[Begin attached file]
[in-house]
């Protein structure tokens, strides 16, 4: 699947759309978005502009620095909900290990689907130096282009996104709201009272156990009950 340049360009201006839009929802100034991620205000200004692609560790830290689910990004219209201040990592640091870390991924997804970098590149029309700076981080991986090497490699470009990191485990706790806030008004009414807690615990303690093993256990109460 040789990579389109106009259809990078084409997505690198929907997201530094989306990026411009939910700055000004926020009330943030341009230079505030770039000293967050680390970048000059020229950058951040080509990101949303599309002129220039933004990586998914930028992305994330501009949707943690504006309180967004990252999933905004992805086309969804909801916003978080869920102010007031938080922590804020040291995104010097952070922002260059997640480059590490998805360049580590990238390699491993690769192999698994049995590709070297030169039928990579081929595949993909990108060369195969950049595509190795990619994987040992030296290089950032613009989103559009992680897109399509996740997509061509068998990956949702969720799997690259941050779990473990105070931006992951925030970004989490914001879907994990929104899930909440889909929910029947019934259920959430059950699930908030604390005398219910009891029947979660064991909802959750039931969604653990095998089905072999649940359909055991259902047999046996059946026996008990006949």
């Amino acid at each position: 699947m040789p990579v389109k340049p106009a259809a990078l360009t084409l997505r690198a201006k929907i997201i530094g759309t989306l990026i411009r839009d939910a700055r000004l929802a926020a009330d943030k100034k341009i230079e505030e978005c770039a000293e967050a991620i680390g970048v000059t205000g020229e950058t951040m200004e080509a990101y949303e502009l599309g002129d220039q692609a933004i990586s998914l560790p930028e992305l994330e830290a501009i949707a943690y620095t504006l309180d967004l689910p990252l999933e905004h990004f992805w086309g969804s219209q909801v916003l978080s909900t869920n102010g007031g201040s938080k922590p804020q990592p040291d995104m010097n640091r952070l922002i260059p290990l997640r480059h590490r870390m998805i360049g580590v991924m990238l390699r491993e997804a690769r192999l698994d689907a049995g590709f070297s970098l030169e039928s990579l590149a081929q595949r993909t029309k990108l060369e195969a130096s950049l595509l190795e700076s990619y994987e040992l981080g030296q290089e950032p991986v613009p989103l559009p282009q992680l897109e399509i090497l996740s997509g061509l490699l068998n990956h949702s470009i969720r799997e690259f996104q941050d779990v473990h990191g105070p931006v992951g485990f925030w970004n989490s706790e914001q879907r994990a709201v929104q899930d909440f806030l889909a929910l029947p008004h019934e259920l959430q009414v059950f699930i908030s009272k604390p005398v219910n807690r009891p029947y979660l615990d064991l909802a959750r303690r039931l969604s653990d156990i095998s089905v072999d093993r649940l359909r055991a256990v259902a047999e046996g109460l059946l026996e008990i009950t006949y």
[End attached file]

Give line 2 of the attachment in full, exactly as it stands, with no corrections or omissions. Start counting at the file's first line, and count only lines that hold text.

């Protein structure tokens, strides 16, 4: 699947759309978005502009620095909900290990689907130096282009996104709201009272156990009950 340049360009201006839009929802100034991620205000200004692609560790830290689910990004219209201040990592640091870390991924997804970098590149029309700076981080991986090497490699470009990191485990706790806030008004009414807690615990303690093993256990109460 040789990579389109106009259809990078084409997505690198929907997201530094989306990026411009939910700055000004926020009330943030341009230079505030770039000293967050680390970048000059020229950058951040080509990101949303599309002129220039933004990586998914930028992305994330501009949707943690504006309180967004990252999933905004992805086309969804909801916003978080869920102010007031938080922590804020040291995104010097952070922002260059997640480059590490998805360049580590990238390699491993690769192999698994049995590709070297030169039928990579081929595949993909990108060369195969950049595509190795990619994987040992030296290089950032613009989103559009992680897109399509996740997509061509068998990956949702969720799997690259941050779990473990105070931006992951925030970004989490914001879907994990929104899930909440889909929910029947019934259920959430059950699930908030604390005398219910009891029947979660064991909802959750039931969604653990095998089905072999649940359909055991259902047999046996059946026996008990006949």